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Savoury Chelsea Buns (makes 12)

Ingredients:

For the dough:

  • 250g plain flour
  • 150g wholemeal flour (Type 80)
  • 40g sugar
  • 1tsp salt
  • 25g fresh yeast
  • 50g butter (melted)
  • 200ml milk (warmed slightly)
  • 2 eggs

For the filling:

  • 25g butter (melted)
  • 3 heaped tsp red onion and port marmalade (see recipe)
  • 2 soft centred cheese, roughly 100g (I used a local cheese, but Rocamdour, Cabecou or even a Brie would do)
  • 50-75g Tome, grated (alternatively use medium Cheddar or Gruyere)
  • 50-75g lardons or bacon bits
  • ½tsp thyme
  • 1 egg beaten (for glazing)

Steps:

1.  Place the flour, salt, and sugar in a large bowl and mix together.

2.  Place the yeast in a bowl, add the milk, butter and eggs and mix together well.

3.  Add the wet mix into the dry mix and combine using your fingers.  The dough will be fairly wet.

4.  Place the dough on a floured surface and knead for about 10 minutes.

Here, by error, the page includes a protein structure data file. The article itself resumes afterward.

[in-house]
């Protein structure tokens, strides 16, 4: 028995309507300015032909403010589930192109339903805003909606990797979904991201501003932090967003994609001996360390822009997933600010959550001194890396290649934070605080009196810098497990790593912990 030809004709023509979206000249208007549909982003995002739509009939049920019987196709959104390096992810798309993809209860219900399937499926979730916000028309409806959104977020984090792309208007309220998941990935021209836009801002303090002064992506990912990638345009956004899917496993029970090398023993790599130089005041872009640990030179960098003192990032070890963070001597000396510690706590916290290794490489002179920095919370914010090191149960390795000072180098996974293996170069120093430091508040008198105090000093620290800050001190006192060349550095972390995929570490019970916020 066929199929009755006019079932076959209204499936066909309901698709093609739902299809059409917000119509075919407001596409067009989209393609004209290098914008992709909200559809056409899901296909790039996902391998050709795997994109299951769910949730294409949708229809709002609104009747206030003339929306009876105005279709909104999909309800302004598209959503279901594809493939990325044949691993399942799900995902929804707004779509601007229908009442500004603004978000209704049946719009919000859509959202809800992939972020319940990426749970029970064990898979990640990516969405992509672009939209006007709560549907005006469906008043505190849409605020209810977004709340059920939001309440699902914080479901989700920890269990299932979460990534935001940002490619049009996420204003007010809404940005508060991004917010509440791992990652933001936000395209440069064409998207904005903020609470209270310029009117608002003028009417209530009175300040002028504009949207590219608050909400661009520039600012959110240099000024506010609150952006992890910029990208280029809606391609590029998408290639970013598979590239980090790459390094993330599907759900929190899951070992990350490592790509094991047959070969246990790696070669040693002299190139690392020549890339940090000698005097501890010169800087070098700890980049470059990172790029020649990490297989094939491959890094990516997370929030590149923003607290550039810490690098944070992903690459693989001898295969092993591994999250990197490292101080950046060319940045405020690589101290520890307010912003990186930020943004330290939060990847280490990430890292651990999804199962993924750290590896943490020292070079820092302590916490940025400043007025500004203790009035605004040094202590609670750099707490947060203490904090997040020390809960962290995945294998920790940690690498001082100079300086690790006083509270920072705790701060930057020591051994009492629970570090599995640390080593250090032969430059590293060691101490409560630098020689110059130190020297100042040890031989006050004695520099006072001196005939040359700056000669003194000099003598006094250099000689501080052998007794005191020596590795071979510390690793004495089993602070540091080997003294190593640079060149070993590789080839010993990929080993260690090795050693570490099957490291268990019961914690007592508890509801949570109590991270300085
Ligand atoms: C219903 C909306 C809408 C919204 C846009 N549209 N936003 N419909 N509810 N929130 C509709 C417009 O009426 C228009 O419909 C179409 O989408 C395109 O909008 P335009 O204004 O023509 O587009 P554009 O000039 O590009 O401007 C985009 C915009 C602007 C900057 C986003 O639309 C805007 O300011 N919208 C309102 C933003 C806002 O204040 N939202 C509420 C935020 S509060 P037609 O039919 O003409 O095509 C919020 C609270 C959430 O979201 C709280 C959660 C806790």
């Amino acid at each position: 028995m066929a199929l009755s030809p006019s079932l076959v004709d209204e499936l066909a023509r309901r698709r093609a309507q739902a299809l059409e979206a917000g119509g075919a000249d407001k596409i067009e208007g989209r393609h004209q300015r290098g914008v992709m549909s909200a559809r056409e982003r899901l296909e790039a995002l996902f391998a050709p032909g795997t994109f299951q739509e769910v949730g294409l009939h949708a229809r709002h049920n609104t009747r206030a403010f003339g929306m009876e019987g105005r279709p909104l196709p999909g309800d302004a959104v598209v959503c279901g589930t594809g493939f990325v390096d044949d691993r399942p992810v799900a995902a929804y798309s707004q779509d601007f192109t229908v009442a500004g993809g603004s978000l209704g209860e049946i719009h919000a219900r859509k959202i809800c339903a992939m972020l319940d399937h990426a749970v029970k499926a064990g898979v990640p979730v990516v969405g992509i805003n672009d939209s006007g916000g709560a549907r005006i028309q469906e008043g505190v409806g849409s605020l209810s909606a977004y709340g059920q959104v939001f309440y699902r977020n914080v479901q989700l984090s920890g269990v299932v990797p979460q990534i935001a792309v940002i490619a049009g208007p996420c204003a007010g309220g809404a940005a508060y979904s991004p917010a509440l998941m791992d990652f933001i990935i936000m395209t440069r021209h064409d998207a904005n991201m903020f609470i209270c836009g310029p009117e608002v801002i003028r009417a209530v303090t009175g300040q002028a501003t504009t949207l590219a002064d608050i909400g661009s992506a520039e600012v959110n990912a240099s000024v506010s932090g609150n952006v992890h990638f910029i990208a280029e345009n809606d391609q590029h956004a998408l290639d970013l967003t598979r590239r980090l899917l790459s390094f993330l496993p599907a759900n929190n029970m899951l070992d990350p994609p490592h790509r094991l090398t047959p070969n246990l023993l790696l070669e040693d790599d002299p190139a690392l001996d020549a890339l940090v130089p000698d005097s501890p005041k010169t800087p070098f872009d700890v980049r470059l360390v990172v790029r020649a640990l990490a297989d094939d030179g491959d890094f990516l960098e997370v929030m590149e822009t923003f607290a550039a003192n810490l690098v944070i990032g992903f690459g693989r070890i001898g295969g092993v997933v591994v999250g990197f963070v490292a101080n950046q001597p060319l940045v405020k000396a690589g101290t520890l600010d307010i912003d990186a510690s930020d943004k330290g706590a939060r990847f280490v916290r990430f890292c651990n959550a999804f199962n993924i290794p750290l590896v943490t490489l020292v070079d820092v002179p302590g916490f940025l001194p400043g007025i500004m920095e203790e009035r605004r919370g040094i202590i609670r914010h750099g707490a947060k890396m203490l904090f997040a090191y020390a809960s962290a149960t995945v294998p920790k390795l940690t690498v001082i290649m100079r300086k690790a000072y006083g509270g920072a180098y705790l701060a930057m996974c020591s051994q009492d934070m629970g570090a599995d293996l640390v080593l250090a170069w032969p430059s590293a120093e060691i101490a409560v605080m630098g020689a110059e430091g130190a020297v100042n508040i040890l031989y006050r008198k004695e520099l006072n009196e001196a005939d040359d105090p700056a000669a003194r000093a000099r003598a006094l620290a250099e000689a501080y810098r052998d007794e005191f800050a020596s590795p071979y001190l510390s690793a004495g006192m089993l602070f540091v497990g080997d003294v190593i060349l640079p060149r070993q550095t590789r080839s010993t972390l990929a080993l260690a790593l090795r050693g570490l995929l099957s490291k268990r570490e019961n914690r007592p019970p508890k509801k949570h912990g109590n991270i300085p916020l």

5.  Place the dough into a bowl, cover with cling film and leave to rise for about 2 – 3 hours (until it has doubled in size).

6.  Knock the air out of the dough, place on a floured surface and flatten into a rectangular shape.

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 7.  Brush the dough with the melted butter, spoon over the red onion and port marmalade, scatter over the cheese, lardons and thyme.

8.  Roll the dough up into a long cylinder shape then, cut into 12 equal-sized pieces.

9.  Place the pieces in a greased and floured tin, brush with the egg wash and leave to rise until they have doubled in size.

10.  Once they have risen, bake in an oven at 180C fan for 18-20 minutes.

11.  Remove from the oven and allow to cool slightly before serving.

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Chelsea buns with a marmalade glaze